United States District Court, E.D. Washington
ORDER GRANTING IN PART AND DENYING IN PART
COMMISSIONER'S MOTION FOR RECONSIDERATION
Rosanna Malouf Peterson United States District Judge.
THE COURT is a motion for reconsideration by the Commissioner
of Social Security (the “Commissioner”), ECF No.
24, of the Court's March 15, 2019 order granting
Plaintiff Ashley B.'s motion for Equal Access to Justice Act
(“EAJA”) fees. See also ECF No. 23. The
Court has reviewed the Commissioner's motion, the record,
and is fully informed. The Court finds that the
Commissioner's motion for reconsideration is well taken,
as the Court inadvertently decided Plaintiff's motion for
EAJA fees before the Commissioner's full opportunity to
respond pursuant to LCivR 7 had expired. However, the
Court does not find that the Commissioner's position in
the underlying Social Security benefits appeal was
“substantially justified, ” and, therefore,
leaves the order awarding EAJA fees to Plaintiff's
EAJA mandates that a court “award to a prevailing party
. . . fees and other expenses . . . incurred by that party in
any civil action . . . including proceedings for judicial
review of agency action, brought by or against the United
States in any court having jurisdiction of that
action.” 28 U.S.C. § 2412(d)(1)(A). To be a
“prevailing party” the party must prove that the
action “resulted in a ‘material alteration of the
legal relationship of the parties' and that the
alteration was ‘judicially sanctioned.'”
Li v. Keisler, 505 F.3d 913, 917 (9th Cir. 2007)
(quoting Buckhannon Bd. & Care Home, Inc. v. W.Va.
Dep't of Health & Human Res., 532 U.S. 598,
604-05 (2001)). “[W]hen remand is based on a legal
defect in the agency's decision, the remand order can be
sufficient to confer prevailing party status.” Wood
v. Burwell, 837 F.3d 969, 974 (9th Cir. 2016). A fee
award is inappropriate if “the court finds that the
position of the United States was substantially justified or
that special circumstances make an award unjust.” 28
U.S.C. § 2412(d)(1)(A).
Commissioner has the burden of demonstrating that the
agency's position is substantially justified. Flores
v. Shalala, 49 F.3d 562, 569-70 (9th Cir. 1995). The
test focuses on whether a “‘reasonable person
could think'” that the agency's position on the
issue on which the claimant earned remand was correct.
Herron v. Astrue, No. 07-623 HG-BMK, 2012 U.S. Dist.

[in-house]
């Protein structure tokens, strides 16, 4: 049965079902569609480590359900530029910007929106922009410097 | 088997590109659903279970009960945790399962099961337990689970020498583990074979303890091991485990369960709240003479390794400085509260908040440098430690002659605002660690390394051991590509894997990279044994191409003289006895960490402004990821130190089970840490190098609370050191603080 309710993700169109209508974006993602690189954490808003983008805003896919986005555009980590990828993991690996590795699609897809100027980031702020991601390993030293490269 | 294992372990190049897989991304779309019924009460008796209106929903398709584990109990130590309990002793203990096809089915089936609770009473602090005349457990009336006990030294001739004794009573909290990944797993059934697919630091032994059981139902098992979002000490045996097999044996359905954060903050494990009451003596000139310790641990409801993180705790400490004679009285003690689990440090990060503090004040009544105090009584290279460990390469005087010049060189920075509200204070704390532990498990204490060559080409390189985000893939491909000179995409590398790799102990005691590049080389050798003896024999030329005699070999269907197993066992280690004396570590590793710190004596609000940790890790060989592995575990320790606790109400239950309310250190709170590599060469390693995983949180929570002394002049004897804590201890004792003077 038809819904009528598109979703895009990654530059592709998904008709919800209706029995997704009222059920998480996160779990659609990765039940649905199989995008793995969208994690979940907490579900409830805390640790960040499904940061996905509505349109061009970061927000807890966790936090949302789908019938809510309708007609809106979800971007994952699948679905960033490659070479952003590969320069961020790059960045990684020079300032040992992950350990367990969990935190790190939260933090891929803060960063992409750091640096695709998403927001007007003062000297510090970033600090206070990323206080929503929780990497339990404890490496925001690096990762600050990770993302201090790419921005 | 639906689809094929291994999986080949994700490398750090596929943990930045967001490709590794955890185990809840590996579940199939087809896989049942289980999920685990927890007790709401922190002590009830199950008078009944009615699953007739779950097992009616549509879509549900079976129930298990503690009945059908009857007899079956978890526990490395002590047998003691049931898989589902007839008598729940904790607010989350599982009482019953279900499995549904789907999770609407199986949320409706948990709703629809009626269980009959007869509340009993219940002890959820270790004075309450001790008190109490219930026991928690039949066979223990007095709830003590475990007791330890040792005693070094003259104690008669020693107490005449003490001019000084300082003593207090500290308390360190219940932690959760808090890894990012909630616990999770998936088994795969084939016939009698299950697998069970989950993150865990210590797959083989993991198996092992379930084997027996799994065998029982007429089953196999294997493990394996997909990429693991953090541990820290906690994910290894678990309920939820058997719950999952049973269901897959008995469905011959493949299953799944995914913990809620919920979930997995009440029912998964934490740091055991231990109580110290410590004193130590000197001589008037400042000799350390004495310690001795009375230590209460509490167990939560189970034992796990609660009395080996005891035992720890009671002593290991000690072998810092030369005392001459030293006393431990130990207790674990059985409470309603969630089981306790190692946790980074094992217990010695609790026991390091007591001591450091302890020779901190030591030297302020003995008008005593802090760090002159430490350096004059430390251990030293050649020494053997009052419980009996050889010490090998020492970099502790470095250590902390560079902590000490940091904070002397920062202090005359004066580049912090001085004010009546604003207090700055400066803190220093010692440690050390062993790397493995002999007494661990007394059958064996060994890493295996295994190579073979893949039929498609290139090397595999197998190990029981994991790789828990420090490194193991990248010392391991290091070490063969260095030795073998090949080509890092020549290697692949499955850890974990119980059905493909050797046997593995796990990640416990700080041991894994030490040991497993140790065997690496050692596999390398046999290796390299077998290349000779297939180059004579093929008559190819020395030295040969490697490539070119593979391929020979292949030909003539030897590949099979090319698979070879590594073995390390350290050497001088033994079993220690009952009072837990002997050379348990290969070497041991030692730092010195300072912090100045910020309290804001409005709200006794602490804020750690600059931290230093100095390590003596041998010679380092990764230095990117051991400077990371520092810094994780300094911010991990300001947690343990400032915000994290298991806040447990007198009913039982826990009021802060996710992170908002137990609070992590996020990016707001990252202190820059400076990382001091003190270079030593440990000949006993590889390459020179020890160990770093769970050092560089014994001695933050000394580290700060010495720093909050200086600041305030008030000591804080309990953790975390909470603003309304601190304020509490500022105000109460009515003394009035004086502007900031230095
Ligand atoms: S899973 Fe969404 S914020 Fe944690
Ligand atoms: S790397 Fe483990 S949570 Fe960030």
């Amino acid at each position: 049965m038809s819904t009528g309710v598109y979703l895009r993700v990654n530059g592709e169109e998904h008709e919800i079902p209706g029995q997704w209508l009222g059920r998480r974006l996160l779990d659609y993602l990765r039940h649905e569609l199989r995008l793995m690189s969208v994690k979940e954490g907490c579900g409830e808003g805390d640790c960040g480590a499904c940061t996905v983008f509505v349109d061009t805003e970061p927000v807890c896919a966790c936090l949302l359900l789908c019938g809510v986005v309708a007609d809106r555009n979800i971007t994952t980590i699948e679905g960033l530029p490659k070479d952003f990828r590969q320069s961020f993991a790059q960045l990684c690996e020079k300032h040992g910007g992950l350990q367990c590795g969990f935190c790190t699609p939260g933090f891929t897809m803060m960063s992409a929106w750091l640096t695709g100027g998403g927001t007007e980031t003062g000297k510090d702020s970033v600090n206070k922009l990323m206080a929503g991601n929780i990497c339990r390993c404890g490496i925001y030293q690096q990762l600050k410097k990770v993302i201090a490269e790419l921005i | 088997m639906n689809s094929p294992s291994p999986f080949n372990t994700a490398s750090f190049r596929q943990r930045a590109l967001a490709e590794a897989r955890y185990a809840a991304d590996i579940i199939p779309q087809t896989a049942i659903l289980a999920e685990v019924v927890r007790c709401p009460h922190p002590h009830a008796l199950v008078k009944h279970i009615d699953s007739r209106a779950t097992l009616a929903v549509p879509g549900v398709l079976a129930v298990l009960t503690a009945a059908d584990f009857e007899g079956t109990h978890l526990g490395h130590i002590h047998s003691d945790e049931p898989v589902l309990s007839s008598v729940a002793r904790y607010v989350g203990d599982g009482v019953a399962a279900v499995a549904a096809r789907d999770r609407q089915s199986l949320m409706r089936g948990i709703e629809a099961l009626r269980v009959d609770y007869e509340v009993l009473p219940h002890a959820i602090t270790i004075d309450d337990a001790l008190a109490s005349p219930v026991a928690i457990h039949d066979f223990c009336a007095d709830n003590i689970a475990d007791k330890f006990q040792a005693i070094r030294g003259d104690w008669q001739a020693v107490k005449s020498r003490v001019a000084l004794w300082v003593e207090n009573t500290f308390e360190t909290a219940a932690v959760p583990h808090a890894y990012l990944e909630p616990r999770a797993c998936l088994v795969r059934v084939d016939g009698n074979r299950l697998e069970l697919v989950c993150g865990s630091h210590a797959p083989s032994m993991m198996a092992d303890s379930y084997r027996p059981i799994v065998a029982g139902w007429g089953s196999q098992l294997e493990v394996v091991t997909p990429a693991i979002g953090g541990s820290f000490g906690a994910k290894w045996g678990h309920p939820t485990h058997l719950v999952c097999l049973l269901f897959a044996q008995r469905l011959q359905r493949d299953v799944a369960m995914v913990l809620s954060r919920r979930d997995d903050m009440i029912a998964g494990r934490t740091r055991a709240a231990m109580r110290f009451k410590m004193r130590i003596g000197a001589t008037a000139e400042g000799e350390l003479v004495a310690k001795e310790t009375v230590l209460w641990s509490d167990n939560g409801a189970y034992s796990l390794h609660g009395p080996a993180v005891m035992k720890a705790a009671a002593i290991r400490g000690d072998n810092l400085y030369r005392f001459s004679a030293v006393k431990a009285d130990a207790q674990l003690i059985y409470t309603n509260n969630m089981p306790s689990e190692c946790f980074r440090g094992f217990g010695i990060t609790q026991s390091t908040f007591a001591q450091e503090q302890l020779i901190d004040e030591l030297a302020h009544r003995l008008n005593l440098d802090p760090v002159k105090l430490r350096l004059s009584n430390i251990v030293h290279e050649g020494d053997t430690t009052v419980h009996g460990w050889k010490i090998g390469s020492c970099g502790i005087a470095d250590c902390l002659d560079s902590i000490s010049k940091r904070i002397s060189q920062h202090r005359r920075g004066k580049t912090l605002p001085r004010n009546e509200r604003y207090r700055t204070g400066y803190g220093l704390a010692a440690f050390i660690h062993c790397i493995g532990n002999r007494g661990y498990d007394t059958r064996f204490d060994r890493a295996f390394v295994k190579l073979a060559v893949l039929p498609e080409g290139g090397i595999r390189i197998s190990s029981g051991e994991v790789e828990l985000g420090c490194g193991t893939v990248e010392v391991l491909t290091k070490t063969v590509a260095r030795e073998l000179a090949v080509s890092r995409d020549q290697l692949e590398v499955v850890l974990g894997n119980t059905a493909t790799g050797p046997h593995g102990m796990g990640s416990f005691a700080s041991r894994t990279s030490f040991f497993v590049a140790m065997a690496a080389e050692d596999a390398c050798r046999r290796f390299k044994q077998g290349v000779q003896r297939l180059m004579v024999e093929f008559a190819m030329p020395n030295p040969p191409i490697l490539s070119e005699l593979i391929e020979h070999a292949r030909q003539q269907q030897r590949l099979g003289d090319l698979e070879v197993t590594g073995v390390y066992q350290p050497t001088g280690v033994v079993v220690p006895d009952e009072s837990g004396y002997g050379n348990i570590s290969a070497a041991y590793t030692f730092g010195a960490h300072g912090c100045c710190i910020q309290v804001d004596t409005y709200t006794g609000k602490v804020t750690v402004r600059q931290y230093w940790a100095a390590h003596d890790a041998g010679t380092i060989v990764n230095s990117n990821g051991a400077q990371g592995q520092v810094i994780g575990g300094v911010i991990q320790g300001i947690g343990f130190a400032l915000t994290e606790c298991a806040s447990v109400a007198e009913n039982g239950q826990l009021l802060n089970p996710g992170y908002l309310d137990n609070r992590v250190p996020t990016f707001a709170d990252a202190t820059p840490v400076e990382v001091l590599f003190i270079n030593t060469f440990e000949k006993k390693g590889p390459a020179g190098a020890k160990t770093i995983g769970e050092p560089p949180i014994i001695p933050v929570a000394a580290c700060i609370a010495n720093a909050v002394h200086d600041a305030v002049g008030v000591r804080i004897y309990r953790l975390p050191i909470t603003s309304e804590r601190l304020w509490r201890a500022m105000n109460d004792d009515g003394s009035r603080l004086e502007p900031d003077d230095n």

LEXIS 75480, at *13 (D. Haw. May 31, 2012) (quoting
Pierce v. Underwood, 487 U.S. 552, 566 n. 2 (1988)).
Court adopted the Report and Recommendation of United States
Magistrate Judge Mary K. Dimke to grant Plaintiff's
summary judgment motion, deny the Commissioner's summary
judgment motion, and remand the case for further
administrative proceedings. ECF Nos. 17 and 20. In adopting
Judge Dimke's Report and Recommendation, the Court
overruled the Commissioner's objection that the
administrative law judge (“ALJ”) had permissibly
neglected to incorporate a psychologist's opinion that
Plaintiff requires “tolerant and supportive supervisors
and coworkers” into Plaintiff's residual functional
capacity (“RFC”), or into a question to the
vocational expert. ECF No. 19 at 2-3; see also ECF
No. 20 at 2. The Court agreed with Judge Dimke that the
psychologist's opinion, which the ALJ had otherwise
credited, was expressed as a functional limitation and could
not be disregarded in formulating the RFC. ECF No. 20 at 2-3.
must include in the RFC determination, and must incorporate
into the hypothetical scenario posed to the vocational
expert, any functional limitation that is supported by
substantial evidence. See Ryan v. Comm'r, 528
F.3d 1194, 1199-1202 (9th Cir. 2008); see also Carroll v.
Colvin, No. 3:15-CV-5526-DWC, 2016 U.S. Dist. LEXIS
73488 at * 9 (W.D. Wash. June 6, 2016) (finding that an
opinion that “Plaintiff had difficulty in her ability
to sustain a daily and weekly work schedule without
interruption from her psychological symptoms is precisely the
sort of concrete, vocationally-relevant functional
restriction an ALJ should consider when formulating an RFC
and propounding hypotheticals to a vocational
the Court does not find that the Commissioner's position
had “a reasonable basis both in law and fact.”
Decker v. Berryhill, 856 F.3d 659, 664 (9th Cir.
2017) (internal quotation omitted).
IT IS HEREBY ORDERED that the
Commissioner's Motion for Reconsideration of the
Court's Order Granting Attorney Fees, ECF No.
24, is GRANTED IN PART with respect
to revisiting the Court's analysis of Plaintiff's
motion for EAJA fees, ECF No. 22, and DENIED IN
PART with respect to revoking the award of EAJA
IS SO ORDERED. The District Court Clerk is directed
to enter this Order, provide copies to counsel, and
close this case.
 In the interest of protecting
Plaintiff's privacy, the Court uses Plaintiff's first
name and last initial only.
 Plaintiff filed her EAJA fees motion
on March 7, 2019, noted her motion for hearing on March 11,
2019, and the Court issued its EAJA fees order on March 15,
2019. ECF Nos. 22 and 23. According to LCivR 7(c)(2)(B), the